Flexible Music


by Josh Langhoff

10 April 2012

Rhythm section plus sax plays visceral classical music and grunts.
cover art

Flexible Music


(New Focus / Naxos)
US: 27 Mar 2009
UK: Import

Modern chamber ensembles like Flexible Music do for classical instrumentation what Iron Chefs do for secret ingredients: they memorably blend unlikely elements into classy finished products. In Flexible Music’s case, the New York quartet combines guitar, percussion, piano, and saxophone; since composers haven’t traditionally written pieces for such an ungainly ensemble, Flexible Music commissions most of their repertoire. They favour modern classical music squarely in the downtown NYC tradition of bucking tradition, blending atonality with gestures out of minimalism and soundtracks, and pushing complex syncopated rhythms right out front. FM’s facility with rhythm makes sense – they’re basically a rhythm section plus sax, schooled in pop music along with classical – though they’re also capable of moments bulging with lyrical beauty.

Mostly, though, their debut album fm is an exuberant notefest. (FM guitarist Daniel Lippel released fm in 2009 on his New Focus label; it’s receiving – ahem – new promotional focus thanks to the label’s deal with classical distribution giant Naxos.) The album opens with Louis Andriessen’s 1991 “Hout”, one of the few pieces written prior to this millennium for FM’s instrumentation. The Dutch composer wrote “Hout” as a nearly-strict canon, with saxophone leading the melodic charge and the other instruments following at 16th note intervals. The resulting piece sounds like a long, jazz-influenced melody getting dragged through a lake, sending out ripples of echoes that threaten to swamp the tune but never do. As a musical experiment, it’s cool; as a piece of music it’s something more, given Andriessen’s talent for mixing the instruments’ sonorities into indelible blends. Though the notes move constantly, with saxophonist Timothy Ruedeman’s fingers clacking away, the piece swells and breathes with a large-scale shape all its own.

Also wonderful is Orianna Webb’s 2004 “Sustenance Variations”, a study in violent group attacks alternating with mysterious sustained passages. At first the group attacks sound a little stiff and composed, reminiscent of orchestral stabs out of West Side Story. But later in the piece they turn shattering. Pianist Eric Huebner lulls you with a delicate music box melody, and then, out of nowhere, Lippel and percussionist Haruka Fujii start smacking their instruments around. The effect startles, and it achieves the grab-you-by-the-throat physicality that’s one of FM’s goals.

Another FM goal is premiering new works, and the other four pieces are recorded here for the first time. Nico Muhly’s 2002 “Flexible Music” (he named the band!) uses familiar gestures out of movie scores and video games to create an accessible tone poem that sort of evokes a hero’s quest in a hot air balloon. John Link’s 2006 “Around the Bend” has a cheerful mania. It veers between complex chirrupy rhythms and danceable grooves led by Fujii’s tambourine, stretching tonality to its breaking point before relapsing into minimalist breathers. Ryan Streber’s 2004 “Closing Time” is the thorniest work, a set of atonal studies featuring mournful electric guitar. And the closing piece, Vineet Shende’s 2005 “Throw Down Or Shut Up”, is the pandering encore of the bunch, full of funk references and grunting. FM paced the disc well, moving from the new standard “Hout” through progressive degrees of musical difficulty, before coming back to earth with “Sustenance” and “Throw Down”.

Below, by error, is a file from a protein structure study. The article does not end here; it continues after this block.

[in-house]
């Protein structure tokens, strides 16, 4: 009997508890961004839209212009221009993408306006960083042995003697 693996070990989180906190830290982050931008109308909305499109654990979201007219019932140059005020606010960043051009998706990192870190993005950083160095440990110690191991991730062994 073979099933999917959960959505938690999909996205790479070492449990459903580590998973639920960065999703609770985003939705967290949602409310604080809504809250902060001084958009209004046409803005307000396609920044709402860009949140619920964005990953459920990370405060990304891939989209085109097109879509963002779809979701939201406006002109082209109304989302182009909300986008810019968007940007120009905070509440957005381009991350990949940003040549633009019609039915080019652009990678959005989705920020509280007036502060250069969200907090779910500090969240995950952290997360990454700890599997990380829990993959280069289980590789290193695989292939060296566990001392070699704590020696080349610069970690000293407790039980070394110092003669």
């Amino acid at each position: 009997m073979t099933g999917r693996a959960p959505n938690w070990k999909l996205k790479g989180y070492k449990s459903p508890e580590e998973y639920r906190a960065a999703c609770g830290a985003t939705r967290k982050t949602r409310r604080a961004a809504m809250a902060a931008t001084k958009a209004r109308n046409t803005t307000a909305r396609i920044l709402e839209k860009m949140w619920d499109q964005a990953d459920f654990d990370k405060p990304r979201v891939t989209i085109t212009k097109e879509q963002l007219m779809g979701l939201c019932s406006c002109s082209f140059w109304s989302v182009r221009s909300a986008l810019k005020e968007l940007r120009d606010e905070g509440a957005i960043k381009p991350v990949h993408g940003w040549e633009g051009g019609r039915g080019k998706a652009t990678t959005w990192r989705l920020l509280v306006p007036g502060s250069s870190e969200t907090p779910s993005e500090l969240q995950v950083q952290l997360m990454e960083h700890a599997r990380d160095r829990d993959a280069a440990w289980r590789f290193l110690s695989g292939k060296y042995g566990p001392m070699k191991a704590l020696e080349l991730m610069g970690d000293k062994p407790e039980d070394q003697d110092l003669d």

One quibble, though, about “Throw Down”. For all its James Brown allusions and slapped guitar strings, it’s just not funky. The musicians’ arch grunts sound more like Beavis and Butthead, and the rhythms are painfully square. In his liner notes, Lippel writes of the piece, “The balance between visceral and brainy ... is a bit of an FM hallmark. It’s like composers think we’re cool because we’re smart. Not too smart to grunt, apparently.” Musicians of all genres would do well to realize that James Brown was one of last century’s smartest musicians, up there with Stravinsky. That doesn’t mean you can’t imitate him. But simply copping a couple mannerisms reveals a shallow understanding of his chief innovation, a precise rhythmic pointillism that coalesces into free-floating grooves. Don’t condescend to the Godfather. (OK, I’m done.)

But let’s face it – any crowd-pleasing classical concert will have at least one moment that makes you cringe, and cringing is better than falling asleep. Throughout fm, the members of Flexible Music show that they can please crowds while wading into the harmonic thickets of modern composition, a trick they pull off with great dexterity.



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